Further, Islam was less materialistic than Christianity. In colonial society an African had little to gain by becoming a Muslim, but everything to gain by connecting with the mission-dominated education system.
"I believe," Blyden wrote, "that Islam has done for vast tribes of Africa what Christianity in the hands of Europeans has not yet done. It has cast out the demons of fetishism, general ignorance of God, drunkenness, and gambling, and has introduced customs which subserve the highest purposes of growth and preservation. I do not believe that a system which has done such things can be outside God's beneficent plans for the evolution of humanity."
As a rhetorician, Blyden outpaces Smith, but it was Smith who haunted missionary writers and speakers for a generation to come. And their concern was not usually with his facile theology, but with his sociology. This sociology appealed to a great deal of the educated British public, whose opinions created the climate in which administrative decisions were made.
New doors closed
The growing empires of the Western powers collided with Islam from West Africa to East Asia. The foremost ruler of the world's Muslims was no longer the sultan of Turkey but Queen Victoria. The Royal Republic of the Netherlands also claimed vast numbers of Muslim subjects, and the twentieth century was to bring a time when, with the caliphate collapsed and Turkey secular, the emir of Afghanistan was almost the only genuinely independent Muslim ruler left in the world.
Thus most of the Muslim world passed under the rule or dominance, of powers that had always been considered Christian. But, despite the optimism of some missionary commentators, this did not usher in a great new era of accessibility.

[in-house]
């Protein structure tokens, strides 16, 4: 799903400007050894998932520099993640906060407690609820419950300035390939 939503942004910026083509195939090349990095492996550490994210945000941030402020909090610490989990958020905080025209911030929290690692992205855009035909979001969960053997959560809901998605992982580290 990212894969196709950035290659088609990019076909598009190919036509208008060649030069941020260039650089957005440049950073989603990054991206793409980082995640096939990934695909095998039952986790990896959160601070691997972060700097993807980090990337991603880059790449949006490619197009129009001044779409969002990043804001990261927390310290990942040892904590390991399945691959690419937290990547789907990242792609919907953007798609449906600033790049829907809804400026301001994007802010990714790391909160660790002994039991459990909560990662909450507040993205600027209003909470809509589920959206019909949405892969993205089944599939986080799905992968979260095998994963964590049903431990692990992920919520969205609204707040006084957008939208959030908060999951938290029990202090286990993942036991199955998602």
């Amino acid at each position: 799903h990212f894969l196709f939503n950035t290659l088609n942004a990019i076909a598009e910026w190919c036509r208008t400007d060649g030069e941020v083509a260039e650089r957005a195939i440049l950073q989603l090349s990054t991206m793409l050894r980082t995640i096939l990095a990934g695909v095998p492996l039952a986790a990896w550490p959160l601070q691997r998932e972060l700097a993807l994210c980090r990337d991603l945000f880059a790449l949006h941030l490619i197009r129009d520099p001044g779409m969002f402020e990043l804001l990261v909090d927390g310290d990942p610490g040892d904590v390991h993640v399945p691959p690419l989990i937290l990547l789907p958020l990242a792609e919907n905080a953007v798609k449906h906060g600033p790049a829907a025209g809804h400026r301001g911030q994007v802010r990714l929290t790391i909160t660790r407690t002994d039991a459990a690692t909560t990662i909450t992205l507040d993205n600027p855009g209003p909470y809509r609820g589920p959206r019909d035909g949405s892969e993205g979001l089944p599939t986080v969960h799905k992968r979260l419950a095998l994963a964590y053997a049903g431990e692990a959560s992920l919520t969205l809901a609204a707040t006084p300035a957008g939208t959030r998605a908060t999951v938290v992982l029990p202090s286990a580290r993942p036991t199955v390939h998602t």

Indeed, the colonial powers were sometimes more efficient at gatekeeping than the sultan had been. There seemed now good reasons why public policy should control the access of missions, not only to areas that were Islamic, but also to areas in which Islamic influence was, or might soon be, at work.
The era of imperial expansion is, of course, the era of missionary revival. Hundreds of new missionaries from the West pushed the frontiers of mission forward, seeking—in the eloquent title of a popular series of books at the time—the Conquests of the Cross. As regards Africa, the idea developed of a race with Islam, a competition for the peoples of the continent.
And what appeared to the mission constituency to stand in the way was the colonial administration, so tender of Islamic susceptibilities, it seemed, and so misled by the spirit of Bosworth Smith about the social effects of Islam, that it encouraged Muslim expansion and hindered Christian conversion. In the race for the soul of Africa, Christianity must contend with handicaps and heavy weights imposed by the administrative policies of Christian countries.
Andrew F. Walls, a scholar at the University of Aberdeen and the University of Edinburgh, is author of The Cross-Cultural Process in Christian History (Orbis, 2002), from which this article was adapted. His essay on this topic originally appeared Journal of Religion in Africa 29 (No. 2, 1999). Used by permission.
Copyright © 2002 by the author or Christianity Today/Christian History magazine.